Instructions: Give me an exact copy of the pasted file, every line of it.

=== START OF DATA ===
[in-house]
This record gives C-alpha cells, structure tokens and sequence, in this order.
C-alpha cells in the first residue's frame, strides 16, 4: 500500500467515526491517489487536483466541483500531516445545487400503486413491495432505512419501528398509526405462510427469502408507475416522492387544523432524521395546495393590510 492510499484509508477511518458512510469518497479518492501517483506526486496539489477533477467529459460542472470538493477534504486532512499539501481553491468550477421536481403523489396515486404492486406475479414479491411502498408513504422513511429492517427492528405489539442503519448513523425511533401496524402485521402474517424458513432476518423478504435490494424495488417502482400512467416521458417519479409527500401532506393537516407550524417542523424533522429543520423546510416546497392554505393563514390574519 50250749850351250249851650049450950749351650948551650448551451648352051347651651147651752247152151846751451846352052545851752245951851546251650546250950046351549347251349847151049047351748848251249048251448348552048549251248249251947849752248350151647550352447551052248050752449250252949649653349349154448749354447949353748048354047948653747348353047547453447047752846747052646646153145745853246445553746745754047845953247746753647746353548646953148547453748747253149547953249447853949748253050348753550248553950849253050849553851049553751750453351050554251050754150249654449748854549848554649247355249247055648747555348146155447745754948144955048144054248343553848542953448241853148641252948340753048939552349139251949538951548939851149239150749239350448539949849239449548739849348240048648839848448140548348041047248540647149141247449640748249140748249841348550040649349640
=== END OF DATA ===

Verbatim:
[in-house]
This record gives C-alpha cells, structure tokens and sequence, in this order.
C-alpha cells in the first residue's frame, strides 16, 4: 500500500467515526491517489487536483466541483500531516445545487400503486413491495432505512419501528398509526405462510427469502408507475416522492387544523432524521395546495393590510 492510499484509508477511518458512510469518497479518492501517483506526486496539489477533477467529459460542472470538493477534504486532512499539501481553491468550477421536481403523489396515486404492486406475479414479491411502498408513504422513511429492517427492528405489539442503519448513523425511533401496524402485521402474517424458513432476518423478504435490494424495488417502482400512467416521458417519479409527500401532506393537516407550524417542523424533522429543520423546510416546497392554505393563514390574519 50250749850351250249851650049450950749351650948551650448551451648352051347651651147651752247152151846751451846352052545851752245951851546251650546250950046351549347251349847151049047351748848251249048251448348552048549251248249251947849752248350151647550352447551052248050752449250252949649653349349154448749354447949353748048354047948653747348353047547453447047752846747052646646153145745853246445553746745754047845953247746753647746353548646953148547453748747253149547953249447853949748253050348753550248553950849253050849553851049553751750453351050554251050754150249654449748854549848554649247355249247055648747555348146155447745754948144955048144054248343553848542953448241853148641252948340753048939552349139251949538951548939851149239150749239350448539949849239449548739849348240048648839848448140548348041047248540647149141247449640748249140748249841348550040649349640